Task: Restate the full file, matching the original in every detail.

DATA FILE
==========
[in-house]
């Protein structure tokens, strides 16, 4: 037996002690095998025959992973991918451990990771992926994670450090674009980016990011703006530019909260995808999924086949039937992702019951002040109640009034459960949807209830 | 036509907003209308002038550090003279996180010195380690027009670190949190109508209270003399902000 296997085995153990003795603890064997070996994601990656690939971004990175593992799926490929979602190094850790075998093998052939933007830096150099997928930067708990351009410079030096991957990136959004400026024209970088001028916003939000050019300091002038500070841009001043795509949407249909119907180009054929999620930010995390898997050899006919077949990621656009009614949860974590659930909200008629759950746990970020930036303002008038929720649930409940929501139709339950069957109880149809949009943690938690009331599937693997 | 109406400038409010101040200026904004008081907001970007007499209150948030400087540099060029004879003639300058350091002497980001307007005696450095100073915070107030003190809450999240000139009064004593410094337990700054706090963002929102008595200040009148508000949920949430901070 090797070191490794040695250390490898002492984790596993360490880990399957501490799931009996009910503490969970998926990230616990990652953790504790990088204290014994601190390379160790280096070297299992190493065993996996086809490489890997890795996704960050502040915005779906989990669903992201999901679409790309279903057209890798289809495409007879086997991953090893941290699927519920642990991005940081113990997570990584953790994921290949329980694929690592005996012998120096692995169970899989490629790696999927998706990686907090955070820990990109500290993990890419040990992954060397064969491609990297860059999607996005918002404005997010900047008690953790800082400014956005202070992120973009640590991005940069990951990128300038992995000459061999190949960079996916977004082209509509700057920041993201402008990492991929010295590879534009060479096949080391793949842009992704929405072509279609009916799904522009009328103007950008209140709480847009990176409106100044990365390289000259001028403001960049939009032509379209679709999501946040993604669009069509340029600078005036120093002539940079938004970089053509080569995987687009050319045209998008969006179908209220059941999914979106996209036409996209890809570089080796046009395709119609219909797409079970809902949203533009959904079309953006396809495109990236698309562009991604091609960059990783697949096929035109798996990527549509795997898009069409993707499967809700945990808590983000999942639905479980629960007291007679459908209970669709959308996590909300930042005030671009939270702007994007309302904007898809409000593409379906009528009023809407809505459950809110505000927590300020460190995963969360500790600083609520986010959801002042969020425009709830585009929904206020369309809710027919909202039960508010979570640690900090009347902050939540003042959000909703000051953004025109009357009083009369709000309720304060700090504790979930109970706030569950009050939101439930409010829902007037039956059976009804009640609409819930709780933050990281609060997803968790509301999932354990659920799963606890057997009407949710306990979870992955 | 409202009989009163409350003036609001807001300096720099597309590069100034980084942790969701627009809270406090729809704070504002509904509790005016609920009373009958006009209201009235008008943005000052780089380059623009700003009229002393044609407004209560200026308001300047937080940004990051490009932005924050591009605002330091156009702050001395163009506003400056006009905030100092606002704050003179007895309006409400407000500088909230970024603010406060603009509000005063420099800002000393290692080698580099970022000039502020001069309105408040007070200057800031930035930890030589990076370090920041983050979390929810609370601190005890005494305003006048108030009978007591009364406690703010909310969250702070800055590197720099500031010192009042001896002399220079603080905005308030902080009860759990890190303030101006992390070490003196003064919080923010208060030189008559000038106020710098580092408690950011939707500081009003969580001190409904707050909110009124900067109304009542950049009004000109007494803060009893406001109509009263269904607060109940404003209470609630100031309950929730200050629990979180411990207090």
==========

[in-house]
């Protein structure tokens, strides 16, 4: 037996002690095998025959992973991918451990990771992926994670450090674009980016990011703006530019909260995808999924086949039937992702019951002040109640009034459960949807209830 | 036509907003209308002038550090003279996180010195380690027009670190949190109508209270003399902000 296997085995153990003795603890064997070996994601990656690939971004990175593992799926490929979602190094850790075998093998052939933007830096150099997928930067708990351009410079030096991957990136959004400026024209970088001028916003939000050019300091002038500070841009001043795509949407249909119907180009054929999620930010995390898997050899006919077949990621656009009614949860974590659930909200008629759950746990970020930036303002008038929720649930409940929501139709339950069957109880149809949009943690938690009331599937693997 | 109406400038409010101040200026904004008081907001970007007499209150948030400087540099060029004879003639300058350091002497980001307007005696450095100073915070107030003190809450999240000139009064004593410094337990700054706090963002929102008595200040009148508000949920949430901070 090797070191490794040695250390490898002492984790596993360490880990399957501490799931009996009910503490969970998926990230616990990652953790504790990088204290014994601190390379160790280096070297299992190493065993996996086809490489890997890795996704960050502040915005779906989990669903992201999901679409790309279903057209890798289809495409007879086997991953090893941290699927519920642990991005940081113990997570990584953790994921290949329980694929690592005996012998120096692995169970899989490629790696999927998706990686907090955070820990990109500290993990890419040990992954060397064969491609990297860059999607996005918002404005997010900047008690953790800082400014956005202070992120973009640590991005940069990951990128300038992995000459061999190949960079996916977004082209509509700057920041993201402008990492991929010295590879534009060479096949080391793949842009992704929405072509279609009916799904522009009328103007950008209140709480847009990176409106100044990365390289000259001028403001960049939009032509379209679709999501946040993604669009069509340029600078005036120093002539940079938004970089053509080569995987687009050319045209998008969006179908209220059941999914979106996209036409996209890809570089080796046009395709119609219909797409079970809902949203533009959904079309953006396809495109990236698309562009991604091609960059990783697949096929035109798996990527549509795997898009069409993707499967809700945990808590983000999942639905479980629960007291007679459908209970669709959308996590909300930042005030671009939270702007994007309302904007898809409000593409379906009528009023809407809505459950809110505000927590300020460190995963969360500790600083609520986010959801002042969020425009709830585009929904206020369309809710027919909202039960508010979570640690900090009347902050939540003042959000909703000051953004025109009357009083009369709000309720304060700090504790979930109970706030569950009050939101439930409010829902007037039956059976009804009640609409819930709780933050990281609060997803968790509301999932354990659920799963606890057997009407949710306990979870992955 | 409202009989009163409350003036609001807001300096720099597309590069100034980084942790969701627009809270406090729809704070504002509904509790005016609920009373009958006009209201009235008008943005000052780089380059623009700003009229002393044609407004209560200026308001300047937080940004990051490009932005924050591009605002330091156009702050001395163009506003400056006009905030100092606002704050003179007895309006409400407000500088909230970024603010406060603009509000005063420099800002000393290692080698580099970022000039502020001069309105408040007070200057800031930035930890030589990076370090920041983050979390929810609370601190005890005494305003006048108030009978007591009364406690703010909310969250702070800055590197720099500031010192009042001896002399220079603080905005308030902080009860759990890190303030101006992390070490003196003064919080923010208060030189008559000038106020710098580092408690950011939707500081009003969580001190409904707050909110009124900067109304009542950049009004000109007494803060009893406001109509009263269904607060109940404003209470609630100031309950929730200050629990979180411990207090």